Today Ferdinand L. Barnett is best known as the husband of anti-lynching crusader, Ida Wells Barnett. However by 1879, Barnett, a graduate of Chicago’s College of Law and editor the Chicago Conservator, the city’s first black newspaper, which he founded in 1878, was one of a rising number of post-Reconstruction black leaders. On May 6 9, 1879, at a national conference of African American men meeting in Nashville, Tennessee where most of the issues discussed related to Southern black poverty and anti-black violence in the region, Barnett, the delegate from Chicago gave a speech which called for race unity as the necessary precondition of African American progress. His address specifically called African Americans to unite both politically and economically; to set aside jealousy and in fighting, to assist the poor and support black-owned businesses which in turn would hire African American workers and urged the black schools of the South to be staffed by African American teachers not only to build a middle class but also because he believed these teachers would be especially committed to education and racial uplift. Far from being unique, Barnett’s calls echoed earlier leaders such as Henry Highland Garnet and anticipated future leaders such as Booker T. Washington and W.E. B. DuBois. His speech appears below.
Mr. Chairman and Gentlemen of the Conference: The subject assigned me is one of great importance. The axioms which teach us of the strength in unity and the certain destruction following close upon the heels of strife and dissension, need not be here repeated. Race elevation can be attained only through race unity. Pious precepts, business integrity, and moral stamina of the most exalted stamp, may win the admiration for a noble few, but unless the moral code, by the grandeur of its teachings, actuates every individual and incites us as a race to nobler aspirations and quickens us to the realization of our moral shortcomings, the distinction accorded to the few will avail us nothing. The wealth of the Indies may crown the efforts of fortune's few favored ones. They may receive all the homage wealth invariably brings, but unless we as a race check the spirit of pomp and display, and by patiently practicing the most rigid economy, secure homes for ourselves and children, the preferment won by a few wealthy ones will prove short lived and unsatisfactory. We may have our educational lights here and there, and by the brilliancy of their achievements they may be living witness to the falsity of the doctrine of our inherited inferiority, but this alone will not suffice. It is a general enlightenment of the race which must engage our noblest powers. One vicious, ignorant Negro is readily conceded to be a type of all the rest, but a Negro educated and refined is said to be an exception. We must labor to reverse this rule; education and moral excellence must become general and characteristic, with ignorance and depravity for the exception.
Seeing, then, the necessity of united action and universal worth rather than individual brilliancy, we sorrowfully admit that race unity with us is a blessing not yet enjoyed, but to be possessed. We are united only in the conditions which degrade, and actions which paralyze the efforts of the worthy, who labor for the benefit of the multitude. We are a race of leaders, everyone presuming that his neighbor and not himself was decreed to be a follower. To day, if any one of you should go home and announce yourself candidate for a certain position, the following day would find a dozen men in the field, each well prepared to prove that he alone is capable of obtaining and filling the position. Failing to convince the people, he would drop out [of] the race entirely or do all in his power to jeopardize the interest of a more successful brother.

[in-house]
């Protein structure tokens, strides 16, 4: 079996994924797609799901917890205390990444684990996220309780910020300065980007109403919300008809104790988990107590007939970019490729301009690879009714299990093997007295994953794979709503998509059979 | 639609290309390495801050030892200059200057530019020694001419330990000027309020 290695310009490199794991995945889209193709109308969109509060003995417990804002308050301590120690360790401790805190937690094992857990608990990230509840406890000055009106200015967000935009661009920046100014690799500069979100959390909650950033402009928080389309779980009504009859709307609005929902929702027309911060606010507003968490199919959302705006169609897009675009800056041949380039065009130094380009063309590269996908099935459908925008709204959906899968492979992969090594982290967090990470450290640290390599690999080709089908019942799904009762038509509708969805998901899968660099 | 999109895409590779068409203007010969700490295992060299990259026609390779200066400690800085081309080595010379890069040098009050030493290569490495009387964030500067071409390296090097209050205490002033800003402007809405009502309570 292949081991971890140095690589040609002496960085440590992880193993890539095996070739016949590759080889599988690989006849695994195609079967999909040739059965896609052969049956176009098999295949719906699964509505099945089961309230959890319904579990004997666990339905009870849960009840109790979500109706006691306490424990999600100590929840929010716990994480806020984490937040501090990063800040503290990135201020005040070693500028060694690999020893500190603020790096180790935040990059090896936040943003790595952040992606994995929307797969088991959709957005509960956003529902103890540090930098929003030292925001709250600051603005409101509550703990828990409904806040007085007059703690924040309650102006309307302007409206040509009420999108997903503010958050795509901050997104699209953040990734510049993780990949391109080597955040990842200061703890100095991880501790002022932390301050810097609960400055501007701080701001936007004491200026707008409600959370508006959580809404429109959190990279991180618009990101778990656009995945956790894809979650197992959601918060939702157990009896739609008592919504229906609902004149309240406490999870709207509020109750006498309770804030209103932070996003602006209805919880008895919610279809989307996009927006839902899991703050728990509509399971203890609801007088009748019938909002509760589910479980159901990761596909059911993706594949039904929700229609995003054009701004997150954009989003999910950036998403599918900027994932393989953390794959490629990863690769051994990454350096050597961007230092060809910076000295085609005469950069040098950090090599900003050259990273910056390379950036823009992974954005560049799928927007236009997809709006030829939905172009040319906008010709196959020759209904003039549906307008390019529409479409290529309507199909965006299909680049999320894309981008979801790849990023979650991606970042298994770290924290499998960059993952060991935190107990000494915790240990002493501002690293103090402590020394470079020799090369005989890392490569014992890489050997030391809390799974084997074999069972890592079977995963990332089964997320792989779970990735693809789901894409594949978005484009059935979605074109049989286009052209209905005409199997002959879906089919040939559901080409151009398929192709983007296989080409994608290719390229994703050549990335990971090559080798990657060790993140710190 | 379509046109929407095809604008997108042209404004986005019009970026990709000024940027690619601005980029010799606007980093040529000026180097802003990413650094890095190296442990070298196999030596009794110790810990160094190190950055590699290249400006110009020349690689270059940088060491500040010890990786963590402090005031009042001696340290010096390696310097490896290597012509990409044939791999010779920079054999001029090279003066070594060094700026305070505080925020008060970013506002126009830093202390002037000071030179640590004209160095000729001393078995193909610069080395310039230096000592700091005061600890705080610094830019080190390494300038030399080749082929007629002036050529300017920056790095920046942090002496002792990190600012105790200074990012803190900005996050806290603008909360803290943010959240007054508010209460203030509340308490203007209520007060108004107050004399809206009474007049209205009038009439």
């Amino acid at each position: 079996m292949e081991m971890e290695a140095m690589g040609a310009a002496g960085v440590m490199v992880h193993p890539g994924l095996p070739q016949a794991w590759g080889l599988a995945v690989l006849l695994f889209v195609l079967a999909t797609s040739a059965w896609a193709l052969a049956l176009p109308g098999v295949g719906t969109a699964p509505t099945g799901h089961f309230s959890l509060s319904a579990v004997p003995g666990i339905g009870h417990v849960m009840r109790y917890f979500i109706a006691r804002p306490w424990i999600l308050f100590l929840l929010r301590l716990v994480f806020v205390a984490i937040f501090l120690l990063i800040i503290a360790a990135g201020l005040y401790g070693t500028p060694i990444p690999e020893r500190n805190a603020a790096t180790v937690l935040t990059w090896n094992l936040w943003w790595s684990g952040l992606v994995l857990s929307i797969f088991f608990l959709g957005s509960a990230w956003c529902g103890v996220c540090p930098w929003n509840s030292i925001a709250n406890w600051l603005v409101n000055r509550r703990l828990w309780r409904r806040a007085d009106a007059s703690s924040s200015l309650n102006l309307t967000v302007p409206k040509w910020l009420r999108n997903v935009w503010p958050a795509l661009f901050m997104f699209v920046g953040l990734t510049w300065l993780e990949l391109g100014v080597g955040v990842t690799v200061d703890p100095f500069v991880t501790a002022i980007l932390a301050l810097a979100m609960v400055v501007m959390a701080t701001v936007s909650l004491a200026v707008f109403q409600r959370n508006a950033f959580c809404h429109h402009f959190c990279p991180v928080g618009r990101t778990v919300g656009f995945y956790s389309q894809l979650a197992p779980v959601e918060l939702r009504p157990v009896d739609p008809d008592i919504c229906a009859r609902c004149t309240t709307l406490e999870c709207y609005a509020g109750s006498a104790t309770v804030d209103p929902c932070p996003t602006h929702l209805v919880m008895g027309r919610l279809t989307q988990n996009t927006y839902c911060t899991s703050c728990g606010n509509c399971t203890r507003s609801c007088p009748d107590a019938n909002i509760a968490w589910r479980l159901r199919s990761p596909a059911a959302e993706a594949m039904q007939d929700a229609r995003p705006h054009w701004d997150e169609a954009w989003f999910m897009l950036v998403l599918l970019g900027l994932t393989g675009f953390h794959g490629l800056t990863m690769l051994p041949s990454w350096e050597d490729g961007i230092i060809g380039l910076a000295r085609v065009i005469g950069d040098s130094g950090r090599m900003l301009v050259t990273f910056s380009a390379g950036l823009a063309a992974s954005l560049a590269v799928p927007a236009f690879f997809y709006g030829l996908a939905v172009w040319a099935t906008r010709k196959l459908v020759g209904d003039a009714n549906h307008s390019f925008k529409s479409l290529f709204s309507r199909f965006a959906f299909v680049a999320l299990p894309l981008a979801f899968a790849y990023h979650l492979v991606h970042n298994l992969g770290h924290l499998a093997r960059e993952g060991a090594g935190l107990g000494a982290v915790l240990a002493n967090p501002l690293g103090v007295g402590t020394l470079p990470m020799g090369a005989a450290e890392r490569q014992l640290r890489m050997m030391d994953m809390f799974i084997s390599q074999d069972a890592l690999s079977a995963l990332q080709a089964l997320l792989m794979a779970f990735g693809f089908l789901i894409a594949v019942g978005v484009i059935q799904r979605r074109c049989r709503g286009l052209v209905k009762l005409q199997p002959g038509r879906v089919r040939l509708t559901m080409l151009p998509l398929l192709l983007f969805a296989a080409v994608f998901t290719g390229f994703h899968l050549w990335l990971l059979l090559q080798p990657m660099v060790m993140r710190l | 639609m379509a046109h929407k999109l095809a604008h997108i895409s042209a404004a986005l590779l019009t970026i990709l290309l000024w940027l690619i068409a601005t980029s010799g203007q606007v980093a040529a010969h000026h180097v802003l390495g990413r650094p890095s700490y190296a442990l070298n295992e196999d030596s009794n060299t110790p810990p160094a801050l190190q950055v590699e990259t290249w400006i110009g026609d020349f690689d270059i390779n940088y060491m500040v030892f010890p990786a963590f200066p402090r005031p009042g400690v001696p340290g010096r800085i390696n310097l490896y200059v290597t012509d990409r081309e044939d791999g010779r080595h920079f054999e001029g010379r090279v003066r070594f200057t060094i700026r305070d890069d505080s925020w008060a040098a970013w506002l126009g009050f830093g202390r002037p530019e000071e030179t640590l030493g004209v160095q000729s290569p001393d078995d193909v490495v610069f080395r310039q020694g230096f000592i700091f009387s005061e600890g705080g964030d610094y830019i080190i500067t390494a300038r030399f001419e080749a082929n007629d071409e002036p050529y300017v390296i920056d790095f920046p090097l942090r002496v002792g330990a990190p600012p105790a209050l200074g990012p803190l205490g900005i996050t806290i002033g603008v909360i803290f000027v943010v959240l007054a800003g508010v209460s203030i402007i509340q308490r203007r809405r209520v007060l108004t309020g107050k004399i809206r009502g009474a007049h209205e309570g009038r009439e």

Why this non fraternal feeling? Why such a spirit of dissension? We attribute it, first, to lessons taught in by gone days by those whose security rested in our disunion. If the same spirit of race unity had actuated the Negro which has always characterized the Indian, this Government would have trembled under the blow of that immortal hero, John Brown, and the first drop of fratricidal blood would have been shed, not at Fort Sumter, but at Harper's Ferry. Another cause may be found in our partial enlightenment. The ignorant man is always narrow minded in politics, business or religion. Unfold to him a plan, and if he cannot see some interest resulting to self, however great the resulting good to the multitude, it meets only his partial approbation and fails entirely to secure his active co operation. A third reason applies, not to the unlearned, but to the learned. Too many of our learned men are afflicted with a mental and moral aberration, termed in common parlance "big headed." Having reached a commendable degree of eminence, they seem to stand and say, "Lord, we thank Thee we are not as other men are." They view with perfect unconcern the struggles of a worthy brother; they proffer him no aid, but deem it presumption in him to expect it. They may see a needed step but fail to take it. Others may see the necessity, take steps to meet it, and call them to aid. But, no; they did not lead; they will not follow, and half of their influence for good is sacrificed by an insane jealousy that is a consuming fire in every bosom wherein it finds lodgment.
A few of the prominent causes which retard race unity having been noticed, let us look for the remedy. First, our natural jealousy must be overcome. The task is no easy one. We must look for fruits of our labor in the next generation. With us our faults are confirmed. An old slave once lay dying, friends and relatives were gathered around. The minister sat at the bedside endeavoring to prepare the soul for the great change. The old man was willing to forgive every one except a certain particularly obstreperous African who had caused him much injury. But being over persuaded he yielded and said: "Well, if I dies I forgives him, but if I lives dat darkey better take care." It is much the same with us; when we die our natures will change, but while we live our neighbors must take care. Upon the young generation our instruction may be effective. They must be taught that in helping one another they help themselves; and that in the race of life, when a favored one excels and leads the rest, their powers must be employed, not in retarding his progress, but in urging him on and inciting others to emulate his example.